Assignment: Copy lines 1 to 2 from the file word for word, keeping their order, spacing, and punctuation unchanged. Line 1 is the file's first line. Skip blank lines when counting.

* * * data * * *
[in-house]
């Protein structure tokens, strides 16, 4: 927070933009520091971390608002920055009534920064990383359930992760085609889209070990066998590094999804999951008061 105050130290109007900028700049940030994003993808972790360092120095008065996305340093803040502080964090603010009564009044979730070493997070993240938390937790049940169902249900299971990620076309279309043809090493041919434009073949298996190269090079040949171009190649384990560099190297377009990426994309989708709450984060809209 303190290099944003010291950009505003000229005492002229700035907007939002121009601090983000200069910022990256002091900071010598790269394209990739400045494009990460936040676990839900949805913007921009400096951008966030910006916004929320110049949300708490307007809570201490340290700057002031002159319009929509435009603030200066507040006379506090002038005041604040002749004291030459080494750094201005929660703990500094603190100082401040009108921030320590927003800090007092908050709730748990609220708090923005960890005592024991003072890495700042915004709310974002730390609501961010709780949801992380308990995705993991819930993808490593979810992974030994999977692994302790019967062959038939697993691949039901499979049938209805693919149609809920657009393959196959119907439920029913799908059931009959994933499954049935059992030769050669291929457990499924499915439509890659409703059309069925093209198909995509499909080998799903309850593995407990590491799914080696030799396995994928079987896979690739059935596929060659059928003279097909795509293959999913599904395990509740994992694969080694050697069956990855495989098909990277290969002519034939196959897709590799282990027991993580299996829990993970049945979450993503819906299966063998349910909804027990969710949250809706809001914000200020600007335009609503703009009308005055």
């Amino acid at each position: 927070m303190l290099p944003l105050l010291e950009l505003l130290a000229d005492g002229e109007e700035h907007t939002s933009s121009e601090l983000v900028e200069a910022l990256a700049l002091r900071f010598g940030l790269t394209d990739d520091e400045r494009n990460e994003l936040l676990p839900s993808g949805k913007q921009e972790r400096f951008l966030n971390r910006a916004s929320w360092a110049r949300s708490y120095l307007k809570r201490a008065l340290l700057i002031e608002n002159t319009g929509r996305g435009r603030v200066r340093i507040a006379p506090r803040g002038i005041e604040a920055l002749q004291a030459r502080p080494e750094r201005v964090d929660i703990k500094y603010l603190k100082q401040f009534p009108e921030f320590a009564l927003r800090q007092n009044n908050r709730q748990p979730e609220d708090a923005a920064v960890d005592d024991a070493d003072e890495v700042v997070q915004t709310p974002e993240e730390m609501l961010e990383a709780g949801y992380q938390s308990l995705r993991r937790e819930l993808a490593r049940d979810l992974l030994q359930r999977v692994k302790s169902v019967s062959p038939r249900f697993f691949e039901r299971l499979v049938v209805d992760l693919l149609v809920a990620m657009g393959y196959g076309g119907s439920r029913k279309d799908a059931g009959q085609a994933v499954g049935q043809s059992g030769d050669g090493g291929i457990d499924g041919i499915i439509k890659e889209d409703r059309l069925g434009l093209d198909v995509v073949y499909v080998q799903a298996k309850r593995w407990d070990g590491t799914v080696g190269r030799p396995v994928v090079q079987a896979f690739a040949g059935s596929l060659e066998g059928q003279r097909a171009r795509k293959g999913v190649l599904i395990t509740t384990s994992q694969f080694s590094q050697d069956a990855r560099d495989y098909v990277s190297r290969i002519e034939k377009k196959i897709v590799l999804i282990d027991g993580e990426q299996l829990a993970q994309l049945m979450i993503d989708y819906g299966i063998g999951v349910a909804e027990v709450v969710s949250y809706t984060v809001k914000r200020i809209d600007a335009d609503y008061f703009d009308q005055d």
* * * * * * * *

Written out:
[in-house]
């Protein structure tokens, strides 16, 4: 927070933009520091971390608002920055009534920064990383359930992760085609889209070990066998590094999804999951008061 105050130290109007900028700049940030994003993808972790360092120095008065996305340093803040502080964090603010009564009044979730070493997070993240938390937790049940169902249900299971990620076309279309043809090493041919434009073949298996190269090079040949171009190649384990560099190297377009990426994309989708709450984060809209 303190290099944003010291950009505003000229005492002229700035907007939002121009601090983000200069910022990256002091900071010598790269394209990739400045494009990460936040676990839900949805913007921009400096951008966030910006916004929320110049949300708490307007809570201490340290700057002031002159319009929509435009603030200066507040006379506090002038005041604040002749004291030459080494750094201005929660703990500094603190100082401040009108921030320590927003800090007092908050709730748990609220708090923005960890005592024991003072890495700042915004709310974002730390609501961010709780949801992380308990995705993991819930993808490593979810992974030994999977692994302790019967062959038939697993691949039901499979049938209805693919149609809920657009393959196959119907439920029913799908059931009959994933499954049935059992030769050669291929457990499924499915439509890659409703059309069925093209198909995509499909080998799903309850593995407990590491799914080696030799396995994928079987896979690739059935596929060659059928003279097909795509293959999913599904395990509740994992694969080694050697069956990855495989098909990277290969002519034939196959897709590799282990027991993580299996829990993970049945979450993503819906299966063998349910909804027990969710949250809706809001914000200020600007335009609503703009009308005055």